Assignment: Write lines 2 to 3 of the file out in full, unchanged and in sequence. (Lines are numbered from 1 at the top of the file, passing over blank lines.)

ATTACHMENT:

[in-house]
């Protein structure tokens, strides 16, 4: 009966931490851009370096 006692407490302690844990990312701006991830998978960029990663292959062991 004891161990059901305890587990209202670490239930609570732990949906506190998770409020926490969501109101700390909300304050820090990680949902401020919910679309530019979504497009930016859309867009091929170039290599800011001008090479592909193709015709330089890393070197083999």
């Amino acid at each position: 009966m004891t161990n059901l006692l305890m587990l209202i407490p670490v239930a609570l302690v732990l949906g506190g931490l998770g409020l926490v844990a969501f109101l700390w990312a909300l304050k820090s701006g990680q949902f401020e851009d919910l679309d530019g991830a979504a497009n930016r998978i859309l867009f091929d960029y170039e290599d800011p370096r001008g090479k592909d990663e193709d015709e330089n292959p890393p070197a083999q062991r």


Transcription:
């Protein structure tokens, strides 16, 4: 009966931490851009370096 006692407490302690844990990312701006991830998978960029990663292959062991 004891161990059901305890587990209202670490239930609570732990949906506190998770409020926490969501109101700390909300304050820090990680949902401020919910679309530019979504497009930016859309867009091929170039290599800011001008090479592909193709015709330089890393070197083999």
């Amino acid at each position: 009966m004891t161990n059901l006692l305890m587990l209202i407490p670490v239930a609570l302690v732990l949906g506190g931490l998770g409020l926490v844990a969501f109101l700390w990312a909300l304050k820090s701006g990680q949902f401020e851009d919910l679309d530019g991830a979504a497009n930016r998978i859309l867009f091929d960029y170039e290599d800011p370096r001008g090479k592909d990663e193709d015709e330089n292959p890393p070197a083999q062991r």